95°F
weather icon Clear

Being blue a good thing

Around the world are longevity “hot spots,” called blue zones, in which there is an excess of people living beyond 100 and continuing to live active, productive lives. What is it about these blue zones that favors people living longer and healthier than average? And should Boulder City be considered a blue zone, as despite blowing asbestos dust and desert conditions, many of our seniors are leading active lives well into their 80s and 90s?

John Robbins, inheritor of the Baskin-Robbins ice cream wealth, wrote a book called “Healthy at 100” about diet, lifestyle, health and longevity in which he covers cultures across the globe, and there is a lot we can learn from the blue zones. We cannot all live in isolated, mountainous or coastal areas, free from the stresses of the modern world, but we can strive to take these zones as examples and become productive and healthy members of our communities.

So who are these blue zone citizens of Boulder City? Meet Frank Pomellitto, who has just written his first novel at 84 years of age. And he is now seriously considering a sequel. Come and have lunch at the Senior Center of Boulder City and you will meet many more blue zoners. Sadly some are gone, like Running Deer (Jack Kraus), who took the final journey as he approached his 100th birthday.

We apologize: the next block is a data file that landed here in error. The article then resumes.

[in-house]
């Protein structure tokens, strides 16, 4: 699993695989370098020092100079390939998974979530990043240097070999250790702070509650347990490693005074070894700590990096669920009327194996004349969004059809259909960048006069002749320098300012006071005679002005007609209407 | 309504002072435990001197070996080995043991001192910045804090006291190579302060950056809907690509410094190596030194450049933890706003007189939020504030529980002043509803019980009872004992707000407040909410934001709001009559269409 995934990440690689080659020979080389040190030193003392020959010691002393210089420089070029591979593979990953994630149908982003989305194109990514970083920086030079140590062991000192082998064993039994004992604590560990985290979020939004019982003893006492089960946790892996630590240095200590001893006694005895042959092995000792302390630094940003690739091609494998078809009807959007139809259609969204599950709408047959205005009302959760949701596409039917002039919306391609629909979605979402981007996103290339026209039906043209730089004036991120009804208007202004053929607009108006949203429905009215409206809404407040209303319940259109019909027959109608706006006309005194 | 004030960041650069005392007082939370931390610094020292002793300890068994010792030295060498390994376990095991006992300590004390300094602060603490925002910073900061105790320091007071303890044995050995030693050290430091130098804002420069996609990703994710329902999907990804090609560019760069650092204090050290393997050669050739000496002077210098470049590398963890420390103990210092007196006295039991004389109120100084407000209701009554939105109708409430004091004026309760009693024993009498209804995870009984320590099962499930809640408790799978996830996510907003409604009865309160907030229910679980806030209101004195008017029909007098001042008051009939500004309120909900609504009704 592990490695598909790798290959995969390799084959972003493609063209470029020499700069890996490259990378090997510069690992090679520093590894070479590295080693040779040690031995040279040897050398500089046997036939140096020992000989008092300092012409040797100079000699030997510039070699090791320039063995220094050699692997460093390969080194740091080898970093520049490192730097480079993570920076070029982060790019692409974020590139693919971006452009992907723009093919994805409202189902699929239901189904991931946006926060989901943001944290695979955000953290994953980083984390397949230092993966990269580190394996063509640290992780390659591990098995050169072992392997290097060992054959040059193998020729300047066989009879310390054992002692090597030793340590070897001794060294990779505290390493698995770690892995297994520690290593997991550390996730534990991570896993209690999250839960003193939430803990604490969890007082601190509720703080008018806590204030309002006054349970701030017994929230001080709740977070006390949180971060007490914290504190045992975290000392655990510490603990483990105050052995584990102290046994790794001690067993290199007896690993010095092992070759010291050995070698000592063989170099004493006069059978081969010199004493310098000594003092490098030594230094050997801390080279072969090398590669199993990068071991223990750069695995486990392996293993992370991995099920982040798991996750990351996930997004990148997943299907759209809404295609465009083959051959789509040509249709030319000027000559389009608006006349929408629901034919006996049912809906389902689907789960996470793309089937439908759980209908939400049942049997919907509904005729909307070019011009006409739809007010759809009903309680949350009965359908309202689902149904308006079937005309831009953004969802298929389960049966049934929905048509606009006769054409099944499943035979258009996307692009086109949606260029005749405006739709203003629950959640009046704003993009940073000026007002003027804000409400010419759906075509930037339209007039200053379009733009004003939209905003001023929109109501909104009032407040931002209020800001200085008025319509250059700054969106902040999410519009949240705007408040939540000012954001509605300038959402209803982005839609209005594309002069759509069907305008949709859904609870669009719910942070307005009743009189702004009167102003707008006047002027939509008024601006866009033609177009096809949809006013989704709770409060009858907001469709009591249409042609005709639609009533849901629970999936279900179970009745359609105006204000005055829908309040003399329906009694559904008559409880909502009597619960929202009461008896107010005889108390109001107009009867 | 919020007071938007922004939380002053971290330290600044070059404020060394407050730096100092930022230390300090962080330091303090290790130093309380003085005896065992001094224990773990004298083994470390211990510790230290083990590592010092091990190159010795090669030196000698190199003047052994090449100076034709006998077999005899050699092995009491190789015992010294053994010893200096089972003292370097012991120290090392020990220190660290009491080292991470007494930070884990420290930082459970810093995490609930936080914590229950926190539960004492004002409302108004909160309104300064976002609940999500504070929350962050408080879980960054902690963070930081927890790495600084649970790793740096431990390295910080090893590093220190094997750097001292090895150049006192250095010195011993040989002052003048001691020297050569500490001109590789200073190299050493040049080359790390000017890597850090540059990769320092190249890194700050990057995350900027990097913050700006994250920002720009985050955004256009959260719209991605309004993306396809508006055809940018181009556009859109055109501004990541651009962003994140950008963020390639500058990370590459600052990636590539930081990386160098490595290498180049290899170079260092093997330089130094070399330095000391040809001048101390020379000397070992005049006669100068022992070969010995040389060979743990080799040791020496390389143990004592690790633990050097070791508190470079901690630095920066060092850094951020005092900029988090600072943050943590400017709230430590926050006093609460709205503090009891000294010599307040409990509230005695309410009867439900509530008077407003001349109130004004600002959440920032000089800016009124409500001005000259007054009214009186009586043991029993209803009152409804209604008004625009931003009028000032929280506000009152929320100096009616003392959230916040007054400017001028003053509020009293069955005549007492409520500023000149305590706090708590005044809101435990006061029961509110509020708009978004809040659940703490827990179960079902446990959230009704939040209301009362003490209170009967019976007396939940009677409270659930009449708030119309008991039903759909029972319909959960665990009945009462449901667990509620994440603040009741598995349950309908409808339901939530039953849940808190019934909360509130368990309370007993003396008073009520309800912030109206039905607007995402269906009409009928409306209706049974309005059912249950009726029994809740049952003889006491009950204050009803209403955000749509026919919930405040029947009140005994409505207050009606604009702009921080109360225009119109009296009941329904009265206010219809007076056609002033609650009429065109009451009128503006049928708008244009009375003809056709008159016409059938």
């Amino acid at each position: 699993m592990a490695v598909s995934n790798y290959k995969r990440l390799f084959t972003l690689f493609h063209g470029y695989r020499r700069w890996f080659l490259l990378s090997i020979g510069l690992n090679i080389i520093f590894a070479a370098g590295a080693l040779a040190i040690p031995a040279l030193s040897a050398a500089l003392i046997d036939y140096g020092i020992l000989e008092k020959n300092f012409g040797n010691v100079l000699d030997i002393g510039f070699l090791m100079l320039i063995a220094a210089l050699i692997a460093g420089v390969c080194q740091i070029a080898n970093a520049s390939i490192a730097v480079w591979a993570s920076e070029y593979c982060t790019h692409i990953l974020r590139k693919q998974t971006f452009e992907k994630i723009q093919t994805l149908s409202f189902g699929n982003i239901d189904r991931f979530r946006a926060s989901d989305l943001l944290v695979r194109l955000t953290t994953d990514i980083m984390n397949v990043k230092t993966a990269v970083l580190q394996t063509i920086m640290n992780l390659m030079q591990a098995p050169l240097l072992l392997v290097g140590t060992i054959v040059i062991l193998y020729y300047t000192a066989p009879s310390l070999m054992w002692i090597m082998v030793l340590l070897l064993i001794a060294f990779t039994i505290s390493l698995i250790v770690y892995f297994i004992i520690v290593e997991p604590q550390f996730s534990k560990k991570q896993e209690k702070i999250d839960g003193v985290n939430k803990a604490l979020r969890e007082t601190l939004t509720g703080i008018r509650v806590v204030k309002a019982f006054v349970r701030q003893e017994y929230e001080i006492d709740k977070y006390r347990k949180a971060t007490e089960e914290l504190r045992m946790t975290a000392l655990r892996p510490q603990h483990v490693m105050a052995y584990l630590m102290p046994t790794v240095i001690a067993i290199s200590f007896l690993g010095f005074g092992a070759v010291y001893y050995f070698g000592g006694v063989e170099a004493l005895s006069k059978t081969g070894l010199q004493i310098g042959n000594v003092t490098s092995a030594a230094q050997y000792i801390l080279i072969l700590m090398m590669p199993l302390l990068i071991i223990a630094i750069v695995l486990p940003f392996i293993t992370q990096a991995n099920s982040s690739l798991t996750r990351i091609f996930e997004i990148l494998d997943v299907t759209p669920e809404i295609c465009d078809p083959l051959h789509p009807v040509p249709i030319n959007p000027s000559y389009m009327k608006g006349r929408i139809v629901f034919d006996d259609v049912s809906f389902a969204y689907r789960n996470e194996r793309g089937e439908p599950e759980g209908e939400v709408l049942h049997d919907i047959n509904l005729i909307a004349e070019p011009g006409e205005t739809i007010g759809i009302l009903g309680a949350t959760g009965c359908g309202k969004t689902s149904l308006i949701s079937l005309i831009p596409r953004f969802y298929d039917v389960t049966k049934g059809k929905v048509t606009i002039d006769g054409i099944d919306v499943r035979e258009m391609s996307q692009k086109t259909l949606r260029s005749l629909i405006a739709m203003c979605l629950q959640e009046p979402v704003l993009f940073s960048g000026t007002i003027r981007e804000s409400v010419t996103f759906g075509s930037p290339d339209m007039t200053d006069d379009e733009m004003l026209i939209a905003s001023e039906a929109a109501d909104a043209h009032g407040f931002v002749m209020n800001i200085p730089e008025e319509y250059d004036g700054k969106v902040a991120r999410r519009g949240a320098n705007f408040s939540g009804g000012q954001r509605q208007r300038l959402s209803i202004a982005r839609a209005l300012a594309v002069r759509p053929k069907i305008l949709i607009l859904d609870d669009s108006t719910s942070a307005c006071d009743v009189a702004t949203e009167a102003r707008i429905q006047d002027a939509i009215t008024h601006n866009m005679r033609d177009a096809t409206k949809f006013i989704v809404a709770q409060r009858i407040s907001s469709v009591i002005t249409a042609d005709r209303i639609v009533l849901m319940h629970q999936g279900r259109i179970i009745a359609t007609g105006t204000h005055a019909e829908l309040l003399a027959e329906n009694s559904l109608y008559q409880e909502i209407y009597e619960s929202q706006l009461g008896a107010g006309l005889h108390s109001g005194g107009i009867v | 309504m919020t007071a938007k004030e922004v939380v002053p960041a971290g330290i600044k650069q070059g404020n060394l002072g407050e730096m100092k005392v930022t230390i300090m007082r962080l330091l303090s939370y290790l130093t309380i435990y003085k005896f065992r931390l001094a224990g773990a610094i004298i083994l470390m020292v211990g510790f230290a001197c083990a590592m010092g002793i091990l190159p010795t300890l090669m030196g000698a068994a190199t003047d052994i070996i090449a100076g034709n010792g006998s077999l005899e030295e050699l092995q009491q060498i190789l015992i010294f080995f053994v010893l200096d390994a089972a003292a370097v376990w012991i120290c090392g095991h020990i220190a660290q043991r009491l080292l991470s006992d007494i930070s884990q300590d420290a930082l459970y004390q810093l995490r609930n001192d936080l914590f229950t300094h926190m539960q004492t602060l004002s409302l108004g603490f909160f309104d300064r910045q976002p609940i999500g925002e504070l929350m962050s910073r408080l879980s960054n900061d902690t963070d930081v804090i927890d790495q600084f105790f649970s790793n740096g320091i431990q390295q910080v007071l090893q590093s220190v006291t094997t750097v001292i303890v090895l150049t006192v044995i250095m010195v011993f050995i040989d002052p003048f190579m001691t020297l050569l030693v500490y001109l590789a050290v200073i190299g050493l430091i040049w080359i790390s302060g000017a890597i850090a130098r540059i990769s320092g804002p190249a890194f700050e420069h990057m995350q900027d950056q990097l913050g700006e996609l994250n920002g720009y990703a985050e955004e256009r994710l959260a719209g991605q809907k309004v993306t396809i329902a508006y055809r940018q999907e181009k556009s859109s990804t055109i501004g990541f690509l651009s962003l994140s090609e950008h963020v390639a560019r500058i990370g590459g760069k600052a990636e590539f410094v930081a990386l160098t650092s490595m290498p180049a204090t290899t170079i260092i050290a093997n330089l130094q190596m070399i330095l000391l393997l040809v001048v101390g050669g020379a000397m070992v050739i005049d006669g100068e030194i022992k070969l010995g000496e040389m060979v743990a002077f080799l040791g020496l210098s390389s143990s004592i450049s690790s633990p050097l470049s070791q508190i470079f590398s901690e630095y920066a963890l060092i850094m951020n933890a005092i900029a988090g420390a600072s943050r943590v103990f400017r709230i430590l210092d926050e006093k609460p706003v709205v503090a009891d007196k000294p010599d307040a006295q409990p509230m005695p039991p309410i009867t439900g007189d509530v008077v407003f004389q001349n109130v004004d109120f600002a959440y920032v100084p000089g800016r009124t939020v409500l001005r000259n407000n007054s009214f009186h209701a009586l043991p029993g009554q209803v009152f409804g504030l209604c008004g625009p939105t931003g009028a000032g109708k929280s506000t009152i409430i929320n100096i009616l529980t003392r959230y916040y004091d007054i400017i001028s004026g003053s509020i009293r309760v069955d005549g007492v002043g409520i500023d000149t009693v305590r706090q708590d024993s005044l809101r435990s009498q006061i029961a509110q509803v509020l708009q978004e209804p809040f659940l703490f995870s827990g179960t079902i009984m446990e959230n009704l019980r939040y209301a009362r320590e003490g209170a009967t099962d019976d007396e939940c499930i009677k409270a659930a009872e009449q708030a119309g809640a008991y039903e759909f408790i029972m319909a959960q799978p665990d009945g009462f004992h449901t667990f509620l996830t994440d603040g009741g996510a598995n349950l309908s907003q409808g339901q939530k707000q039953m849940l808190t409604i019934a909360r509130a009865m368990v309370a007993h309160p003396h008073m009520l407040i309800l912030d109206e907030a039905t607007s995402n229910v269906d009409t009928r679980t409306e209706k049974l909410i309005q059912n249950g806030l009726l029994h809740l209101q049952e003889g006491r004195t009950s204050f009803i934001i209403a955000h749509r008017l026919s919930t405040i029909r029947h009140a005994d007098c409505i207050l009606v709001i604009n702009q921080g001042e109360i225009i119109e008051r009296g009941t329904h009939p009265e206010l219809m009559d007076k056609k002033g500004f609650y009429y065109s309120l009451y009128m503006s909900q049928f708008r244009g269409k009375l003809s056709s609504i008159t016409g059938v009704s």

The U.S. traditionally has not held a record for longevity in its seniors, but by 2004 Americans were representing almost half of the 30 oldest people in the world and holding the top three positions in the rankings. Hey, we must be doing something right.

I recently came across an interesting publication from the United States Census entitled “An Aging World: 2015” and discovered some interesting statistics. Published in March this year, Chapter 8 gives some eye-opening numbers. Contrary to the speculation that we are killing ourselves with our unhealthy lifestyles and leaving this world early, the statistics show the opposite.

For example, in 2015, the percentage of all Americans 80 years and over totaled 3.8 percent. By 2050 this percentage is expected to more than double to 8.2 percent.